Don Lockwood (Gene Kelly) and Lina Lamont (Jean Hagen) are the golden couple of the silent era. They are adored by the movie-going public and touted by the gossip columnists as a hot-and-heavy young couple. Lockwood attends the premiere of his latest film “The Royal Rascal”. Fleeing his adoring fans after the screening, he lands in the front seat of Kathy Selden's (Debbie Reynolds) car and is promptly smitten.
A revolution in filmmaking, the talkie, threatens to undermine their success. So the studio is forced to halt its next production, when it becomes obvious that it'll have to be wired for sound. But the sound era won't be kind to Lina's high pitched, screechy voice. With the help of Don's musician friend Cosmo Brown (Donald O'Connor) to add some songs to the latest production, and with Kathy dubbing Lina's voice, the franchise might be saved.
This week 38 years ago Jean Hagen (Lina Lamont) died (aged 54)
August 29, 1977
Within 0 days it would have been Donald O’Connor`s (Cosmo Brown) 90th birthday.
* August 28, 1925
† September 27, 2003
Within 12 days it would have been Arthur Freed`s (Producer) 121th birthday.
* September 9, 1894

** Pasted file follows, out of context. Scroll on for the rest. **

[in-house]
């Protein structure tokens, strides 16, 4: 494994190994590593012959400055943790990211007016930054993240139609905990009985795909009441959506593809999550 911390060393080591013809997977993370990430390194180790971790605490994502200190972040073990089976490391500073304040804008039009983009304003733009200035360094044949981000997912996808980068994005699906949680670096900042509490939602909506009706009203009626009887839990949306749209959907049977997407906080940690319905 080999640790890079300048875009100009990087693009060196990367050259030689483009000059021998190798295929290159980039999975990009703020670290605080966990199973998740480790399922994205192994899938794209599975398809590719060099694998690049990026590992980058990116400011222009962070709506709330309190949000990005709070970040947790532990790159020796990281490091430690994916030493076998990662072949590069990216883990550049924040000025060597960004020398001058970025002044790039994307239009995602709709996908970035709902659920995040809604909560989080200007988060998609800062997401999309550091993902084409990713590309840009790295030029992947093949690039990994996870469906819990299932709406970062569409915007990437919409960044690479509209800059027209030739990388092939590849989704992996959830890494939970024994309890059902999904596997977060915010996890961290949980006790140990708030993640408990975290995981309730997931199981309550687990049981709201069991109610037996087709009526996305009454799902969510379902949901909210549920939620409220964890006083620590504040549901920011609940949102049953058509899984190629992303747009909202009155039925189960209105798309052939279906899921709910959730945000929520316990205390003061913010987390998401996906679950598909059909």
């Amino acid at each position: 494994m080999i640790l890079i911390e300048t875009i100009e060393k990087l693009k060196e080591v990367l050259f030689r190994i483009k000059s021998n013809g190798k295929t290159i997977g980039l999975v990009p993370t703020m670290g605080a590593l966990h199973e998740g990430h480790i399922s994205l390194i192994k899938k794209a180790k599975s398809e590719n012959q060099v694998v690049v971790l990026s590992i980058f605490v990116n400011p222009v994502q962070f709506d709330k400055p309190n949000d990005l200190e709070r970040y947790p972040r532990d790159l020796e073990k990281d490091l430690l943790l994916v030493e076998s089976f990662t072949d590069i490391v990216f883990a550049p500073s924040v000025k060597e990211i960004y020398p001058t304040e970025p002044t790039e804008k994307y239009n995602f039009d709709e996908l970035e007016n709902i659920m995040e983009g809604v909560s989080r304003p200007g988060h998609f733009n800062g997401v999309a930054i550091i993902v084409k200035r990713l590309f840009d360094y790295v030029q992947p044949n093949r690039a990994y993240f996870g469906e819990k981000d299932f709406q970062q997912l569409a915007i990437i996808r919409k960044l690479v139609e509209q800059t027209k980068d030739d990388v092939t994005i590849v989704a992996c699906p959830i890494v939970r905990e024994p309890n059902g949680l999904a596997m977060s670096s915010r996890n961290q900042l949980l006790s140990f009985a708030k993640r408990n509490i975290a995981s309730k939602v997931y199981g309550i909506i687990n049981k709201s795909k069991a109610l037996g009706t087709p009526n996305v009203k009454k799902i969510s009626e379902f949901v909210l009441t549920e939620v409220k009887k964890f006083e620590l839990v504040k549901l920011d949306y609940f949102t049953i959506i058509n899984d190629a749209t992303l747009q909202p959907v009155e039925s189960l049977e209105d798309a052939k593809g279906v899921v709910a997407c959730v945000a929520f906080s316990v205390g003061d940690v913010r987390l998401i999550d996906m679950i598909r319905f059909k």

† April 12, 1973
Release date: March 27, 1952
The opening credits were inspired by the first filmed performance of the title song in The Hollywood Revue of 1929. (Listen to the song, 1929)
Donald O’Connor said that he did not enjoy working with Gene Kelly since Kelly was somewhat of a tyrant.
In the movie Kathy’s voice is dubbed over Lina Lamont’s. In real life some of Kathy’s (Debbie Reynolds) songs were dubbed over by Betty Noyes.
The script was written after the songs.
He taught Frank Sinatra to dance.
August 23, 1912
Eugene Curran Kelly
Gene, dancing since childhood, was a dance instructor before making it to Broadway. In 1940 got his break with a starring part in Pal Joey. Kelly moved to Hollywood in 1941 and soon starred in his first film, For Me and My Gal (1942).
Gene spent most of his film career at MGM which produced Hollywood's finest musicals, but at the Columbia studio he started to revolutionize the Hollywood musical with his free-flowing, imaginative dance routines. In Ziegfeld Follies (1946) Gene teamed with Fred Astaire and in The Pirate (1948) he danced with Judy Garland.
Anchors Aweigh (1945) was the first cooperation with choreographic partner Stanley Donen and from 1949 they directed three sparkling musicals, including the famous Singing in the rain (1952). Les Girls (1957) was Kelly's last starring musical.
1952 Honorary Award
1946 Nominated Best Actor for: Anchors Aweigh (1945)
Clive Hirschhorn -> Gene Kelly: A Biography (1974/1984)
Alvin Yudkoff -> Gene Kelly: A Life of Dance and Dreams (1999)